Setting yourself a blogging timetable is a great way to stay focused and achieve any goals you set out for yourself.
Here’s my weekly blogging timetable.
I’ve always loved diaries and planners. Spreadsheets are like a comfort blanket for me, when I start finding the endless lists of tasks overwhelming.
Now that I’ve been blogging for a little over three-and-a-half years, I think I’ve finally found the planning template that works for me. It’s not an expensive scheduling tool or a fancy notebook, it’s just a timetable created in OneNote. I create a new page for each week and I refer to my plan every single day.
Looking back at my previous entries, I’ve been using this system since 18th July 2015, and I’ve stuck with it (unlike the other systems I tried during my first months of blogging).
Will I continue to stick to this method in the future?
If it was just me, then yes I probably would. But now Chris has joined me full time (and now that we have two blogs to manage), I might have to change. We’re reviewing a few tools, but so far haven’t found one that covers everything we want. If we settle on one, I’ll let you know!
Now, I know we’re only talking weekly plans here, but it might be worth mentioning that I also have a yearly plan and a monthly plan. They all feed into my weekly plan, so I’ll touch on them first before talking more about the weekly plan.
Each year, generally in December, I like to set myself some goals for the year ahead. I think this really helps for a number of reasons:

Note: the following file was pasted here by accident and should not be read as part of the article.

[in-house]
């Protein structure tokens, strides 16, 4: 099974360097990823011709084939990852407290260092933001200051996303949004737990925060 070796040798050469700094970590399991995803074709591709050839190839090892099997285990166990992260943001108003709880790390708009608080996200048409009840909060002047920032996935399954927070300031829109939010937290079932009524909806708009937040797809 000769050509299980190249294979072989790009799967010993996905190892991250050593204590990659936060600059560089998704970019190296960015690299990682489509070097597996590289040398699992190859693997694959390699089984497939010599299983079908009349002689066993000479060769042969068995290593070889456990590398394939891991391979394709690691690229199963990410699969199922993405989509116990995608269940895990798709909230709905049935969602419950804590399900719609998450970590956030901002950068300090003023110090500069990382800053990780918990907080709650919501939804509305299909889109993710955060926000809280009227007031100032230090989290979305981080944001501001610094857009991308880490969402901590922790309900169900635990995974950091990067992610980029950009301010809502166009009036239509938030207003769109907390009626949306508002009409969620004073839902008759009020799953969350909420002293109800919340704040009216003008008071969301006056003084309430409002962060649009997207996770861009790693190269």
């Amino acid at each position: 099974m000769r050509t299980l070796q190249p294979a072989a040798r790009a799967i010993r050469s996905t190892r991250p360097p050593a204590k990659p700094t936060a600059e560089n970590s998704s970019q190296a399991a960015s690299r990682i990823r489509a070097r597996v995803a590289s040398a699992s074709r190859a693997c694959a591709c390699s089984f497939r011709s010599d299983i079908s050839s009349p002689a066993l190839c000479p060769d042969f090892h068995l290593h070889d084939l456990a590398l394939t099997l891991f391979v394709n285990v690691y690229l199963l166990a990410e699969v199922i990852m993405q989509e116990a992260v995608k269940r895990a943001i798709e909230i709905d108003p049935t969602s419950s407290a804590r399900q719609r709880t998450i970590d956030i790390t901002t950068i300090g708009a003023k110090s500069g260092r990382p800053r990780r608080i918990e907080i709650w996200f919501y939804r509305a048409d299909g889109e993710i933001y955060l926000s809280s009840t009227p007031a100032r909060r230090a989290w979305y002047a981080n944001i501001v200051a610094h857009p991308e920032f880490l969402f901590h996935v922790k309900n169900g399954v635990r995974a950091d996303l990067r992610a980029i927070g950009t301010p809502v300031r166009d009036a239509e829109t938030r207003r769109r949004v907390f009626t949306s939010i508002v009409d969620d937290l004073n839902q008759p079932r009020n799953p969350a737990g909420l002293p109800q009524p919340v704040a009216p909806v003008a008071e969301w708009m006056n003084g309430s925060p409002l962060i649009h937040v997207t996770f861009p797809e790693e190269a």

- Gives me focus for improving the blog – where to I want to be by this time next year?
- Gives me a starting point for breaking down bigger targets so that I can build the steps needed to achieve the big target into daily or weekly tasklists
- Helps me to prioritise – if I know I have something do to that will help me on the path to completing a larger target, I’m less likely to get distracted (i.e faffing around on email and facebook for hours)
- Allows me to give myself a pat on the back whenever I meet a target (nothing wrong with feeling a sense of achievement for completing something you set out to do!)
Here’s an example of a basic yearly plan I created for last year:
My monthly plan generally consists of looking at how many freelance/brand posts I have to create for the coming month, and also how many Kitchen Sanctuary Posts I need to complete for the month. I usually already know which recipes I’m going to be creating for my freelance/brand posts. I also try to list out the recipes I’m going to make for Kitchen Sanctuary. This involves me going through my recipes ideas list (I have a running list on my phone that I add to every time I think of an idea) and picking out the ones I’d like to make for the month (taking into account holidays and season). If I find that my freelance posts are heavy on the dessert/cake theme, I might try to make the Kitchen Sanctuary posts more on the savoury theme. If I don’t do this, I end up with mountains of cakes and nothing for dinner!
Once I have my list of recipes for the month, I group them into weeks so that they’re evenly spread out, and I don’t find myself making 20 recipes in the last week. It’s also handy to look at our personal diary when deciding which recipes to do during which weeks. For example, if I know my daughter is having a sleepover, I’ll make sure that’s the week I’m going to be making cakes!
I’ll also have a look at my yearly plan to see if there are any tasks I need to complete during the month. I add them to a simple list, which is then portioned out over the month. The list looks something like this: